Integration tool performs numerical integration on the active data plot using the trapezoidal rule. You can choose to calculate the Mathematical Area (the algebraic sum of trapezoids) or an Absolute Area (the sum of absolute trapezoid values). Missing values are ignored.
To Use Integration Tool
- Create a new worksheet with input data.
- Highlight the selected data.
- Select Analysis: Mathematics: Integrate from the Origin menu to open the Integ1 dialog box.
The X-Function Integ1 is called to perform the calculation. The user has the option to specify that the area, peak location, peak width, and peak height (maximum deflection from the X axis), are written to the Result Log. In addition, you can choose to integrate using a simple baseline defined by a straight line connecting the end points of the curve and to create a plot of the integral curve.
Note: This tool uses pure, math-based integration which may produce unexpectedly negative results for area when the X values used in the integration are in descending order. This is normal behavior due to the nature of the integration calculations.
| Results Log Output
|| Select to output area, peak location, peak width, and peak height to the Results Log.
Controls recalculation of analysis results
For more information, see: Recalculating Analysis Results
Specify the input data to be integrated.
For help with range controls, see: Specifying Your Input Data
|Use End Points Straight Line as Baseline
Specify whether to create a straight line that crosses the end points and use it as the baseline for the integration.
Specify the integral area type. Please see the Algorithm section below, for more details.
- Mathematical Area
- The area is the algebraic sum of trapezoids.
- Absolute Area
- The area is sum of absolute trapezoid values.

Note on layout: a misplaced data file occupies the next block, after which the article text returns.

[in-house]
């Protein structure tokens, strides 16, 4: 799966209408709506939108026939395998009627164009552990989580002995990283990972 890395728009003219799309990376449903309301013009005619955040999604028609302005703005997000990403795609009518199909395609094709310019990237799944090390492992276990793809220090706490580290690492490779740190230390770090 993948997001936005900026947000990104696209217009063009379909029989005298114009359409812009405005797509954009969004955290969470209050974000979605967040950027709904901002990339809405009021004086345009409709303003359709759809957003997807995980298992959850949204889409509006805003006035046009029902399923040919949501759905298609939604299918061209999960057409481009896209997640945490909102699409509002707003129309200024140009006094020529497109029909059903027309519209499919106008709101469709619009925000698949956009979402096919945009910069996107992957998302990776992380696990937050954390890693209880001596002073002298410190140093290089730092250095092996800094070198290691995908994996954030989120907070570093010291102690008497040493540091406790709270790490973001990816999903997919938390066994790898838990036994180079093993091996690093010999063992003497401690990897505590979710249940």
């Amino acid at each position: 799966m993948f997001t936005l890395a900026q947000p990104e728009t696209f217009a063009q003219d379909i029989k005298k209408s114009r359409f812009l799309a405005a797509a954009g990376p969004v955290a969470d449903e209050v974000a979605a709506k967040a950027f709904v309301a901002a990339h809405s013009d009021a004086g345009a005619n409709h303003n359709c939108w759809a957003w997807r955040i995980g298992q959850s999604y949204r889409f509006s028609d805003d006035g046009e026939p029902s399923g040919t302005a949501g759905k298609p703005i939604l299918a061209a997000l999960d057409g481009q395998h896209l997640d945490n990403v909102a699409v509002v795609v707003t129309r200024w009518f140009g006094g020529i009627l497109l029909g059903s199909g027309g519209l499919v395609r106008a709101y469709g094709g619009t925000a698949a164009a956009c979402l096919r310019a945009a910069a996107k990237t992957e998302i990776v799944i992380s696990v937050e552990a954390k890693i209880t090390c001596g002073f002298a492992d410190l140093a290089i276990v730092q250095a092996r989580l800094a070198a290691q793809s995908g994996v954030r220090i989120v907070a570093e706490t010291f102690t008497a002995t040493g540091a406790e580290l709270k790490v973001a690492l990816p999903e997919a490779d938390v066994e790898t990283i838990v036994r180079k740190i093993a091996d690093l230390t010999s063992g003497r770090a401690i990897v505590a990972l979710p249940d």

Specify the quantities to be outputted when the Integration Result box is checked (see below).
- Dataset Identifier
- Choose a dataset identifier for use when the Integration Result box is checked.
- Beginning Row Index
- Specify whether to output the beginning row index.
- Ending Row Index
- Specify whether to output the ending row index.
- Beginning X
- Specify whether to output the beginning X value.
- Ending X
- Specify whether to output the ending X value.
- Max Height
- Specify whether to output the maximum height, as computed from the baseline.
- X at Max Height
- Specify whether to output the X value that corresponds to the maximum height.
- Specify whether to output the integration area.
- Specify whether to output the peak width at half height of the source curve.
Note: The beginning and ending X values and the integrated area are output to the Comments row of the integration results column, regardless of whether the Output Quantities Beginning X, Ending X and Area are enabled.
|Integral Curve Data
Specify the range to output the cumulative result.
Specify whether output the intergration result in a report sheet.
|Plot Integral Curve
Specify whether to plot the integral curve, and where to plot the integral curve.
- Do not plot the integral curve.
- New Graph
- Plot the integral to a new graph.
- Source Graph
- Plot the integral in the source graph. This option is available when a graph window is the active window.
|Rescale Source Graph
Rescale the source graph when the integral is plotted into it. This check-box is available when the Plot Integral Curve is Source Graph.
Numerical integration involves calculating a definite integral by an approximate function:
Since the original data are discrete, we use a pair of adjacent values to form a trapezoid for approximating the area beneath the segment of the curve defined by the two points:
As illustrated above, the curve is divided into pieces and we calculate the sum of each trapezoid to estimate the integral by:
- Difference between Mathematical Area and Absolute Area
Given a baseline , the mathematical area of can be calculated by
If the sum of each trapezoid's area absolute value is computed, we can get the absolute area:
As illustrated above, the baseline is and the curve is divided into five trapezoids (or triangles). The area of each trapezoid (or triangle) is calculated by
From the expression, we determine that , and , which are above the baseline, are positive, but and , which are beneath the baseline, are negative.
So the mathematical area of this curve should be and the absolute area of this curve should be .